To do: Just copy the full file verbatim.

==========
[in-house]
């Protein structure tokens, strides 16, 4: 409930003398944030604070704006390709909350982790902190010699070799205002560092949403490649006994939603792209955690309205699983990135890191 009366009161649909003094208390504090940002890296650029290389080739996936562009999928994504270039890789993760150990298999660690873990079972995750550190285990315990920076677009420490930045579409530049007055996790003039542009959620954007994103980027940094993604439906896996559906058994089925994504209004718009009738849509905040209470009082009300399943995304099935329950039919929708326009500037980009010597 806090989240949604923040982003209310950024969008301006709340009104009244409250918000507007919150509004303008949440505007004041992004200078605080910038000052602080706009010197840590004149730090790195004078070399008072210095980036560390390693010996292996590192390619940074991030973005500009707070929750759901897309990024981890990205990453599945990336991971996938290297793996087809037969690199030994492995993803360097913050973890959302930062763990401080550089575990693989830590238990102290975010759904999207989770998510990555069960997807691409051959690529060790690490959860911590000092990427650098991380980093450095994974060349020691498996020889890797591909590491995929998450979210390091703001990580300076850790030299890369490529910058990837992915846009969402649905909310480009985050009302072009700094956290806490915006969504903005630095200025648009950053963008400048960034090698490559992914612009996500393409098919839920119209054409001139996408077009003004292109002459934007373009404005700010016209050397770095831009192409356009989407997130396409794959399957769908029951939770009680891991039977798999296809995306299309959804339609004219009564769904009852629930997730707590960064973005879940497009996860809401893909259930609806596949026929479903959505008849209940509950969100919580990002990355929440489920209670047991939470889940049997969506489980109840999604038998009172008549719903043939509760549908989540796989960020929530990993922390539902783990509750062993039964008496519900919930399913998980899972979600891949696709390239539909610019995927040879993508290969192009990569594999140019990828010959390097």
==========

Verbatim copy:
[in-house]
């Protein structure tokens, strides 16, 4: 409930003398944030604070704006390709909350982790902190010699070799205002560092949403490649006994939603792209955690309205699983990135890191 009366009161649909003094208390504090940002890296650029290389080739996936562009999928994504270039890789993760150990298999660690873990079972995750550190285990315990920076677009420490930045579409530049007055996790003039542009959620954007994103980027940094993604439906896996559906058994089925994504209004718009009738849509905040209470009082009300399943995304099935329950039919929708326009500037980009010597 806090989240949604923040982003209310950024969008301006709340009104009244409250918000507007919150509004303008949440505007004041992004200078605080910038000052602080706009010197840590004149730090790195004078070399008072210095980036560390390693010996292996590192390619940074991030973005500009707070929750759901897309990024981890990205990453599945990336991971996938290297793996087809037969690199030994492995993803360097913050973890959302930062763990401080550089575990693989830590238990102290975010759904999207989770998510990555069960997807691409051959690529060790690490959860911590000092990427650098991380980093450095994974060349020691498996020889890797591909590491995929998450979210390091703001990580300076850790030299890369490529910058990837992915846009969402649905909310480009985050009302072009700094956290806490915006969504903005630095200025648009950053963008400048960034090698490559992914612009996500393409098919839920119209054409001139996408077009003004292109002459934007373009404005700010016209050397770095831009192409356009989407997130396409794959399957769908029951939770009680891991039977798999296809995306299309959804339609004219009564769904009852629930997730707590960064973005879940497009996860809401893909259930609806596949026929479903959505008849209940509950969100919580990002990355929440489920209670047991939470889940049997969506489980109840999604038998009172008549719903043939509760549908989540796989960020929530990993922390539902783990509750062993039964008496519900919930399913998980899972979600891949696709390239539909610019995927040879993508290969192009990569594999140019990828010959390097």